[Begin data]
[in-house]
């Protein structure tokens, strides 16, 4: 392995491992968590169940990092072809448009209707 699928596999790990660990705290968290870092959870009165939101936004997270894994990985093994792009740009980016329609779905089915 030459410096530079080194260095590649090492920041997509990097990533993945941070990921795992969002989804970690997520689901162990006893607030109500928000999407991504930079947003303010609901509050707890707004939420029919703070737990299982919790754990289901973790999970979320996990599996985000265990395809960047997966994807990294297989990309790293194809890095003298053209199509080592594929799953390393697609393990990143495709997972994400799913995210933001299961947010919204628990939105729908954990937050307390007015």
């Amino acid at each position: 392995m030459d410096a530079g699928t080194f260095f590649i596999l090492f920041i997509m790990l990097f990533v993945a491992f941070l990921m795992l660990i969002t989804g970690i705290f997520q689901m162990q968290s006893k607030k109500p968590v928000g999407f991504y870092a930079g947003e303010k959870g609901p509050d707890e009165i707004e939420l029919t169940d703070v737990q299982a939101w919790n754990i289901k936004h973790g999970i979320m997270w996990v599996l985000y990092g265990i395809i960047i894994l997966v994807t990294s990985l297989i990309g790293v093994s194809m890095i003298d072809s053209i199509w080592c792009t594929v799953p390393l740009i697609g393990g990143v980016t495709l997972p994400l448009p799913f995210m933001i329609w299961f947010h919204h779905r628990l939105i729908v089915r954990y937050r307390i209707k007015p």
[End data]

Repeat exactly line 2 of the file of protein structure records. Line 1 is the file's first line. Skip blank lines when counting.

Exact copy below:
């Protein structure tokens, strides 16, 4: 392995491992968590169940990092072809448009209707 699928596999790990660990705290968290870092959870009165939101936004997270894994990985093994792009740009980016329609779905089915 030459410096530079080194260095590649090492920041997509990097990533993945941070990921795992969002989804970690997520689901162990006893607030109500928000999407991504930079947003303010609901509050707890707004939420029919703070737990299982919790754990289901973790999970979320996990599996985000265990395809960047997966994807990294297989990309790293194809890095003298053209199509080592594929799953390393697609393990990143495709997972994400799913995210933001299961947010919204628990939105729908954990937050307390007015």